Hank said...

I've been dying to hear their album for a loong time! Thank you thank you thank you!!!

TBA said...

Thanks! This is wonderful. I have recently heard that one of the reissue labels (Big Beat?) is finally going to put everything together.

I knew Jeep Holland, and it is sad that he's been getting the blame for their failed career and the sorry state of the catalog. Jeep was a great guy, and was a fan instead of the Don Arden/Allen Klein style of bare knuckle tough guy. He might not have been the best choice for launching a national act, but it wasn't because he was a scumbag. Also, I think the problem with the reissues is way more due to Allen Klein's ownership of the Cameo/Parkway label, who licensed most or all of these missing singles.

aldo said...

When I bought the Rationals LP years ago I didn't really like it...I was looking for something else, I even bought the live 10" (Temptation...) but it was really more of the same...but HEY!
Those early singles you posted here (i heard most of it before) they are BRILLIANT!
AND...The UNRELEASED stuff: I believe tracks 1-10 were their ULTRA-RARE FAN CLUB LP from 1966, not even mentioned in the official rare it is...ANY INFO on that?

Anonymous said...

So are these inclusive of the unreleased fan club LP tracks? Great stuff there. Terrific group overall, very strong.

Anonymous said...

interested to hear the live recording--i had a live tape years ago, from tape-trading days; the original was bleeding through the opposite side, so you'd hear backward segments.

reservatory said...

Thanks for the Rationals singles anthology! Growing up in NW Ohio, the car radio was always on CKLW Detroit, but I've never heard the first single before. By the way, there are two versions of Leavin' Here. This one was on the other side of Respect in '66. The version on the a-side of Not Like It Is from '67 features a far superior, way wilder guitar solo... I think the fuzzed-out version of Sunset on the unreleased CD is the one I heard on an underground FM station around 1968. Hot stuff, even through the acetate crackle!

reservatory said...

Here's Leavin' Here 67: It's my first upload, so let me know how badly I screwed it up. Enjoy!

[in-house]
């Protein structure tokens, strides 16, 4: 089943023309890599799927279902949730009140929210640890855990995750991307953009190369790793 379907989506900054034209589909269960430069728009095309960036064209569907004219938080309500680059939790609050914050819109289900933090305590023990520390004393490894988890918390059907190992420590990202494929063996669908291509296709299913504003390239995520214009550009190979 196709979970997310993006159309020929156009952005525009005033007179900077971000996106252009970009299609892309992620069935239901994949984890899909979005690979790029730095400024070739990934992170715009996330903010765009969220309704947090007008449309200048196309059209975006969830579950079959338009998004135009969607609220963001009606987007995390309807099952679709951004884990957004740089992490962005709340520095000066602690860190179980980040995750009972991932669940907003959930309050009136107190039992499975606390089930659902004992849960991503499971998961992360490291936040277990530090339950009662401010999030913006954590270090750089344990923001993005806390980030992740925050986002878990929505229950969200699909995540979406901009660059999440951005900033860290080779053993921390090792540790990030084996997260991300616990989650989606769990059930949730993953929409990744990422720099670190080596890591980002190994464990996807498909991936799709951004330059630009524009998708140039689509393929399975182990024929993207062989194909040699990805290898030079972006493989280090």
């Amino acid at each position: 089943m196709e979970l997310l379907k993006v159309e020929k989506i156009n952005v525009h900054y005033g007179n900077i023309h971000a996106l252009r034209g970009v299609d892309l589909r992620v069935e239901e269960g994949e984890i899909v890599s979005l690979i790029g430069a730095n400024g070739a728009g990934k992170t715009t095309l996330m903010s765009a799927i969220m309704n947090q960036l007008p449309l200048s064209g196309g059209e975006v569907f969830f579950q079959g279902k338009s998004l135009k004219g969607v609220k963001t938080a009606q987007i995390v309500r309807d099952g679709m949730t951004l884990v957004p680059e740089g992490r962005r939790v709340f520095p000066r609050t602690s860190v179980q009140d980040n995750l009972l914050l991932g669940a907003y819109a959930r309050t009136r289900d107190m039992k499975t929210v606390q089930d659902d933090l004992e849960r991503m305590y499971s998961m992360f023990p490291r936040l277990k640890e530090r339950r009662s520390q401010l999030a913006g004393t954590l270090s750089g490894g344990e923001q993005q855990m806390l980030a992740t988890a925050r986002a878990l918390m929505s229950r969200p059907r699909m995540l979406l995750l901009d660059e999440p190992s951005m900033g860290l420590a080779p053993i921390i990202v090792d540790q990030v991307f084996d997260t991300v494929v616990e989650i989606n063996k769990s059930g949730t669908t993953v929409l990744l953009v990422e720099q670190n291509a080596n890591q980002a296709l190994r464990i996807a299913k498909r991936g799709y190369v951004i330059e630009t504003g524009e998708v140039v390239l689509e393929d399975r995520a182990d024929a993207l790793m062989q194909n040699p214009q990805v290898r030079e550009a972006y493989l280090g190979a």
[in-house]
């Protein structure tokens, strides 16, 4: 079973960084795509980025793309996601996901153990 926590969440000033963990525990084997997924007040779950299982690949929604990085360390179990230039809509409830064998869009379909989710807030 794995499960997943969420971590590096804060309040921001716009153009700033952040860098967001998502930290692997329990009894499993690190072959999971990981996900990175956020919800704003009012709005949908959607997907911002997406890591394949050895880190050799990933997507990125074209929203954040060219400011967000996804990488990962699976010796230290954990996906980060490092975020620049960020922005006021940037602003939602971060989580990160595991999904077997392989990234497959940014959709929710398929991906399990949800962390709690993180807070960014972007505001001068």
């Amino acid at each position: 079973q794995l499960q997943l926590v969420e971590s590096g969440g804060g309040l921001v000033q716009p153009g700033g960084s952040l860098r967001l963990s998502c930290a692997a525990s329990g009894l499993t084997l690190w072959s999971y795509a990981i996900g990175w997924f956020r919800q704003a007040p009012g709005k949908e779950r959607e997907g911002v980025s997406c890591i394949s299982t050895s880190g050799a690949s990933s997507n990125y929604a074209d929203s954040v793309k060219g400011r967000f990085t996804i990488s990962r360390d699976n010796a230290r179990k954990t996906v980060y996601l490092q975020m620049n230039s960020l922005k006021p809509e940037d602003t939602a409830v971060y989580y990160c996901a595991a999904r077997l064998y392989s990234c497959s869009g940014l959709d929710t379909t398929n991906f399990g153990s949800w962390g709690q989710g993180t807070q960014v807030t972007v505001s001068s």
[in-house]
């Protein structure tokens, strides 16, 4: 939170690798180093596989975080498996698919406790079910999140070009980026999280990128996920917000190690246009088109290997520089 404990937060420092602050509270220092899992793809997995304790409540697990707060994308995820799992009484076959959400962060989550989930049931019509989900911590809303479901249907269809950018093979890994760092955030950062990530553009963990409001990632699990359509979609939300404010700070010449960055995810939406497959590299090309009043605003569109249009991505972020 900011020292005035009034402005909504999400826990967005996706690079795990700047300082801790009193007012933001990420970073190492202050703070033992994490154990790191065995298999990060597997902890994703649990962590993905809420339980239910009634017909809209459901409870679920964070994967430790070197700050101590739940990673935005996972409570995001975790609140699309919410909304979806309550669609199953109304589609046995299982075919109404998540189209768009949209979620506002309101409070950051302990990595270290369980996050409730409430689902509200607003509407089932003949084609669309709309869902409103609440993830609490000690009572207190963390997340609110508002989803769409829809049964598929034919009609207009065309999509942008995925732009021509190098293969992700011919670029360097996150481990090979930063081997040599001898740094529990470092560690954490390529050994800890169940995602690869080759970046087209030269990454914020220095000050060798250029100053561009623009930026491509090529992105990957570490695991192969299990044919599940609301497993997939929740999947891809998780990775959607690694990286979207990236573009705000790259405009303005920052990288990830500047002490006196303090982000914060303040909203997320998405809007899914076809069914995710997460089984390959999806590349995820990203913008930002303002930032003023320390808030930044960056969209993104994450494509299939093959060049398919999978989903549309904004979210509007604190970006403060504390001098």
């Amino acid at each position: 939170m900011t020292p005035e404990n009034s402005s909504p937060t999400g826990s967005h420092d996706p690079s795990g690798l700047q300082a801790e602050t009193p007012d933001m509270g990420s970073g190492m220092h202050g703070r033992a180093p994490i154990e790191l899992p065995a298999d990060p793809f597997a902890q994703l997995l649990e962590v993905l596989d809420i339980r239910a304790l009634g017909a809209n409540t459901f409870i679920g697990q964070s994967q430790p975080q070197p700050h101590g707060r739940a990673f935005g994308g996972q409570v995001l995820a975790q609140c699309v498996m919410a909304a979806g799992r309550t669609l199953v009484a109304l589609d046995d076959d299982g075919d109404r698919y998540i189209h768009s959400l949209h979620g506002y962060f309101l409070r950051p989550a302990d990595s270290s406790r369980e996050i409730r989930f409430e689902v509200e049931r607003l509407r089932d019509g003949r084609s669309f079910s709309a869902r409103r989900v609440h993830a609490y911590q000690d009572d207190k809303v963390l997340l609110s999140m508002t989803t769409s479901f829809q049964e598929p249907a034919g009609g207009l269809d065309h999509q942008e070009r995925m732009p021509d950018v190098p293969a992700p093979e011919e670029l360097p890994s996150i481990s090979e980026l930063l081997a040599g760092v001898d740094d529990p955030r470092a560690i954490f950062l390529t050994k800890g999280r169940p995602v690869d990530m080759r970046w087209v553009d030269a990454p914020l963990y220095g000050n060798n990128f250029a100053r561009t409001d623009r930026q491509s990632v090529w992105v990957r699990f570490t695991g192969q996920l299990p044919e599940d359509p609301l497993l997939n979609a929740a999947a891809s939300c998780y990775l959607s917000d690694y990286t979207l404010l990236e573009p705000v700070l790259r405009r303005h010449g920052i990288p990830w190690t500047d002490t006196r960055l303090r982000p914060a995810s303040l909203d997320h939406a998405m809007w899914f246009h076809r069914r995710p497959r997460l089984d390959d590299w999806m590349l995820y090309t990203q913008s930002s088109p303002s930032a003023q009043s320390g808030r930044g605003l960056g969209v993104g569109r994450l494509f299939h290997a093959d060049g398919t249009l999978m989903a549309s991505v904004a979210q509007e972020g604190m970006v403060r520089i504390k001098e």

Jim said...

Thought I saw the live set claimed somewhere as 11/27/68--maybe I'm in error there?--but if that was the case, the dialogue at the end refers to an upcoming live recording of the MC5 and an upcoming Jeff Beck Group weekend. Since both posters and recordings (and photos, etc.) exist of those late Oct./early Nov. shows, I'm thinking this Rationals gig perhaps might have been late October? All this without checking the itinerary or anything. That is, if that segment of talking at the end was from the same show as the music. The MC5 turn up at the end, as you can hear. Not sure if this was the same show I was traded on cassette 15 or 20 years ago, but that one had much poorer audio; not sure if the release was edited from that show or not. I'm wondering if it was different, or at least longer. Morgan in an interview ten years ago verified to me that something like 3 or 4 copies of the fan club LP were ever made. Couldn't get much followup info about it. Would be great if anyone had Rationals-related radio spots or tv clips. Robin Seymour, former host of Swingin' Time (a Canadian TV show from Windsor that the band guested on) just did a rare live appearance locally this weekend. I'm guessing he could have a hoard of great rock and roll video--some of it, brief but really great material, was shown several years back on Detroit TV on an unfortunately relatively short-length (but enjoyable) special.

miles said...

an outstanding post, and a wonderful share! the rationals were a great band in their time, and hearing these recordings today only serves to demonstrate that the music they made was timeless, still holding up today and sounding much better than a lot of other crap that is being made. thanks for sharing this, and for keeping their legacy alive.

mufngruf said...

Just to echo TBA, Jeep wasn't the problem, but rather the solution. After the band "broke away" and got different producers, Scott never sounded as good as he did on the A2 releases, and neither did the band. Perhaps it would be more pertinent to challenge the record companies for wanting to split up a perfectly good working partnership.

D said...

thanks so much for sharing what is such incredibly brilliant music. Such a total travesty that these guy's aren't lauded the world over.

D said...

ps if anyone wants to point me in the direction of where I can buy their stuff on original vinyl I would be very appreciative!